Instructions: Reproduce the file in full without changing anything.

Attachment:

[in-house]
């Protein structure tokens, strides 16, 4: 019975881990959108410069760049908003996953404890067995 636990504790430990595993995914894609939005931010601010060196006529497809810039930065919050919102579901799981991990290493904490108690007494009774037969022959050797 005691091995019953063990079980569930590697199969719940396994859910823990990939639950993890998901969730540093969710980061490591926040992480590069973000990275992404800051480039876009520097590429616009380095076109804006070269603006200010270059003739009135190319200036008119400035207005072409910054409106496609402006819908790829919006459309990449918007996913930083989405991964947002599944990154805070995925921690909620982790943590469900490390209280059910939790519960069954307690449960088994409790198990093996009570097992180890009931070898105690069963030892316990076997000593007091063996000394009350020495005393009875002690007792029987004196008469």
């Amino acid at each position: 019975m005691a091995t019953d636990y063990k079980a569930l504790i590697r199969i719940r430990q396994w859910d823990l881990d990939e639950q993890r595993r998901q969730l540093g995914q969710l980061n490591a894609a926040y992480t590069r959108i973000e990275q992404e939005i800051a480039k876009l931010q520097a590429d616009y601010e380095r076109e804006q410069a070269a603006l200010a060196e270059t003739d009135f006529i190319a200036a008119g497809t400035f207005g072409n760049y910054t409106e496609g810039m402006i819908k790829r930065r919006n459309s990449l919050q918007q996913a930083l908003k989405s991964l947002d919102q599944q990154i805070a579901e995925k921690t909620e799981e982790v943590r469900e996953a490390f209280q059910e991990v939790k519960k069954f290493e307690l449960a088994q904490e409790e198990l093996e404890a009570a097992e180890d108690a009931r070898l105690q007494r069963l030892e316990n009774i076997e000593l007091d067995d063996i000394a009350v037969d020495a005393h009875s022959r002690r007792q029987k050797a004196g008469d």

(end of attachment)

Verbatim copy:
[in-house]
């Protein structure tokens, strides 16, 4: 019975881990959108410069760049908003996953404890067995 636990504790430990595993995914894609939005931010601010060196006529497809810039930065919050919102579901799981991990290493904490108690007494009774037969022959050797 005691091995019953063990079980569930590697199969719940396994859910823990990939639950993890998901969730540093969710980061490591926040992480590069973000990275992404800051480039876009520097590429616009380095076109804006070269603006200010270059003739009135190319200036008119400035207005072409910054409106496609402006819908790829919006459309990449918007996913930083989405991964947002599944990154805070995925921690909620982790943590469900490390209280059910939790519960069954307690449960088994409790198990093996009570097992180890009931070898105690069963030892316990076997000593007091063996000394009350020495005393009875002690007792029987004196008469």
């Amino acid at each position: 019975m005691a091995t019953d636990y063990k079980a569930l504790i590697r199969i719940r430990q396994w859910d823990l881990d990939e639950q993890r595993r998901q969730l540093g995914q969710l980061n490591a894609a926040y992480t590069r959108i973000e990275q992404e939005i800051a480039k876009l931010q520097a590429d616009y601010e380095r076109e804006q410069a070269a603006l200010a060196e270059t003739d009135f006529i190319a200036a008119g497809t400035f207005g072409n760049y910054t409106e496609g810039m402006i819908k790829r930065r919006n459309s990449l919050q918007q996913a930083l908003k989405s991964l947002d919102q599944q990154i805070a579901e995925k921690t909620e799981e982790v943590r469900e996953a490390f209280q059910e991990v939790k519960k069954f290493e307690l449960a088994q904490e409790e198990l093996e404890a009570a097992e180890d108690a009931r070898l105690q007494r069963l030892e316990n009774i076997e000593l007091d067995d063996i000394a009350v037969d020495a005393h009875s022959r002690r007792q029987k050797a004196g008469d």